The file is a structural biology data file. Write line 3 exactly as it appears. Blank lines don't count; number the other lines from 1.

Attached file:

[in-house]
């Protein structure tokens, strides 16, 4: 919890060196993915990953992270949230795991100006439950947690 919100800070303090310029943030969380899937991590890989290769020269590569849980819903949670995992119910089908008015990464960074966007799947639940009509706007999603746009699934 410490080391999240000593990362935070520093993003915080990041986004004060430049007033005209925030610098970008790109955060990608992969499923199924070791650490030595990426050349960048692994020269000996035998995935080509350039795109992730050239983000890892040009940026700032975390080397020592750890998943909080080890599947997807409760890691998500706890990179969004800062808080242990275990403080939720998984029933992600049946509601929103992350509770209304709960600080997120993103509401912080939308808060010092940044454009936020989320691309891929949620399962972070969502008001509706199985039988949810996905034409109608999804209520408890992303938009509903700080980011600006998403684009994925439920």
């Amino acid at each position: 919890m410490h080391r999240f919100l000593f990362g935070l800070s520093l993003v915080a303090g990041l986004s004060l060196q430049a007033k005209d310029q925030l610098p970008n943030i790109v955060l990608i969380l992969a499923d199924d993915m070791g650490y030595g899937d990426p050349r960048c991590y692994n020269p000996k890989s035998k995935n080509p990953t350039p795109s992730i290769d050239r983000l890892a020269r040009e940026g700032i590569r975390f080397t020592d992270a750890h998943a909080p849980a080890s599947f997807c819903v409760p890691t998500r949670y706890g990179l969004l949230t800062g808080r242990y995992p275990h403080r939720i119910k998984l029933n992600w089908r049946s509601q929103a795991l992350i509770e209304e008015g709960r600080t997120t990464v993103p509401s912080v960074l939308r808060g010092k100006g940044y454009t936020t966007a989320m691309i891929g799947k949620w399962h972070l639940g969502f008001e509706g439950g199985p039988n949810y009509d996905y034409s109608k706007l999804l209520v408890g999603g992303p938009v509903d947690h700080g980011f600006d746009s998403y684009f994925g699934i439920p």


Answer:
């Amino acid at each position: 919890m410490h080391r999240f919100l000593f990362g935070l800070s520093l993003v915080a303090g990041l986004s004060l060196q430049a007033k005209d310029q925030l610098p970008n943030i790109v955060l990608i969380l992969a499923d199924d993915m070791g650490y030595g899937d990426p050349r960048c991590y692994n020269p000996k890989s035998k995935n080509p990953t350039p795109s992730i290769d050239r983000l890892a020269r040009e940026g700032i590569r975390f080397t020592d992270a750890h998943a909080p849980a080890s599947f997807c819903v409760p890691t998500r949670y706890g990179l969004l949230t800062g808080r242990y995992p275990h403080r939720i119910k998984l029933n992600w089908r049946s509601q929103a795991l992350i509770e209304e008015g709960r600080t997120t990464v993103p509401s912080v960074l939308r808060g010092k100006g940044y454009t936020t966007a989320m691309i891929g799947k949620w399962h972070l639940g969502f008001e509706g439950g199985p039988n949810y009509d996905y034409s109608k706007l999804l209520v408890g999603g992303p938009v509903d947690h700080g980011f600006d746009s998403y684009f994925g699934i439920p």